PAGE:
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  1. #1
    Chris Hansen is offline Senior Member
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    Default Basement program for hiking?

    I went for a little hike today. It wasn't a real long hike but the hills were steep and there was snow and ice and the side of the ravine was muddy and slippery so it ended up being quite strenuous. I found myself out of breath and my legs were feeling the burn.

    I don't get out to places like that often enough to get in shape by doing it, especially in the winter. So I'm looking for ideas for my basement hero workout so I'll be prepared to hit the trails hard when I get a chance.

    I'm thinking of somehow programming in high rep step ups or reverse lunges or something but would love to hear about people's ideas or experience.

  2. #2
    ad5ly is offline Senior Member
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    I think you could hike outdoors in winter but be sure you dress for the cold conditions. Begin by hiking on sidewalks and roads. Wear boots that will keep the feet warm and have adequate treads to prevent or reduce slipping on icy patches. Set time goals like 20, 30 or 45 min. When you feel up to it and have developed the conditioning required for cross country hiking, then give it a try. Training in the basement just sounds very boring. Hiking is for the outdoors...Kinda of like surfing. But I say again, adequate clothing in cold condx - boots, gloves, head/face covering, and wind resistant jackets and trousers should be used. Don't be unprepared for cold conditions - example: German 6th Army at Stalingrad in the winter of 42-43. These guys froze to death in the thousands. Sorry for the history lesson. Could not help it!!...hehehe!!...Dennis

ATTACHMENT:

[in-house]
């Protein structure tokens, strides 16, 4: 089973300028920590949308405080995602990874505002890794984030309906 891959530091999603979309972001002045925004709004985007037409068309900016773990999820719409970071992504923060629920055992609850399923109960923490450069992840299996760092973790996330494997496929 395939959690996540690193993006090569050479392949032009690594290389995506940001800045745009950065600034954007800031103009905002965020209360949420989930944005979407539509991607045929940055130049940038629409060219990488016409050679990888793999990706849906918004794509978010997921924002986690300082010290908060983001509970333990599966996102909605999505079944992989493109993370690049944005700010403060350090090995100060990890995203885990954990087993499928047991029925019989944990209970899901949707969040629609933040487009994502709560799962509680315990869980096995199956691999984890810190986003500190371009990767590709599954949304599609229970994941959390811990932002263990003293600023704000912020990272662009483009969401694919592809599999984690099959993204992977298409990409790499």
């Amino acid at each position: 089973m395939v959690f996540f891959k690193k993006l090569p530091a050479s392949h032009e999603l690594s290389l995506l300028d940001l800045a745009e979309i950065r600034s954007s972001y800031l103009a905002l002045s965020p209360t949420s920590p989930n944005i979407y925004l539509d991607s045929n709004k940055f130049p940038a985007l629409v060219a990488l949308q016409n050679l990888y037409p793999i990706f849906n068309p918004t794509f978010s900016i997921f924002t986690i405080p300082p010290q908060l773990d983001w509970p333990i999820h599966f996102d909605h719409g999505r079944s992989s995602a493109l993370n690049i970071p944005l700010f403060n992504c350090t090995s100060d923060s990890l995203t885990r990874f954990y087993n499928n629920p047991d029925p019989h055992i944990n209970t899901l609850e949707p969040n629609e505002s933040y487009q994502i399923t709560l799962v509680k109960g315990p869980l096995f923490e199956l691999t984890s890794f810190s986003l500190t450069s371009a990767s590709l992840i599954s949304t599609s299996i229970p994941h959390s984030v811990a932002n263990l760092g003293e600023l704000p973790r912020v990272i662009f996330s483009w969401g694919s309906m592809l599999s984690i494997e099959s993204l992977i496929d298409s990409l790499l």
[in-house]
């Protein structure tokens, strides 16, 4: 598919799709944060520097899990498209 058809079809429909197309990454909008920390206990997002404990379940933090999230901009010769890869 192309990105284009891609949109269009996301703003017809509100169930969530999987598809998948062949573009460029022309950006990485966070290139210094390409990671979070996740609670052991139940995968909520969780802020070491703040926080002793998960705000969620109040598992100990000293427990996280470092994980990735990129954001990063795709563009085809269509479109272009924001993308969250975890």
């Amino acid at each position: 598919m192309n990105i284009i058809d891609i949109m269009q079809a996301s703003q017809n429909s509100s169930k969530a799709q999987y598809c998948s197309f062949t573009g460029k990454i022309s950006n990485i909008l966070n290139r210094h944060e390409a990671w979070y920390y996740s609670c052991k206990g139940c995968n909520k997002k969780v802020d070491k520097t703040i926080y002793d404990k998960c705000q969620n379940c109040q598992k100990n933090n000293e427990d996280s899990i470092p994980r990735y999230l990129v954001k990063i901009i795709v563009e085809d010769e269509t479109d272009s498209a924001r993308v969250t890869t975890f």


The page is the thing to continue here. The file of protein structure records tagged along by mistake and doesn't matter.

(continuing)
3. #3
    Chris Hansen is offline Senior Member
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    Thanks for the response.

    I try to get out walking when I can but when it's cold and dark and icy I just don't have as much desire to do so.

    I'm also concerned more with the fitness involved in hiking up steep hills. I'd have to get in my car and drive somewhere to find that kind of terrain and I'm not likely to do it often enough to base a fitness program on it. So you could say I'm looking for an off-season program.

    I've heard high rep step ups, while boring, are effective so I might give that a try. I'm not quite sure how best to add them into my existing workout. I'm thinking of trying strength focus days on Monday/Thursday and endurance focus days on Tuesday/Friday. Then maybe try to get out walking on Wednesday and over the weekend.

  4. #4
    saintm is offline Senior Member
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    Quote Originally Posted by Chris Hansen View Post

    I'm thinking of somehow programming in high rep step ups or reverse lunges or something but would love to hear about people's ideas or experience.
    Lately, I'm finding that the Bulgarian Split Squat is a fantastic all-around lower body exercise exercise, better for me then all the years I've been deadlifting.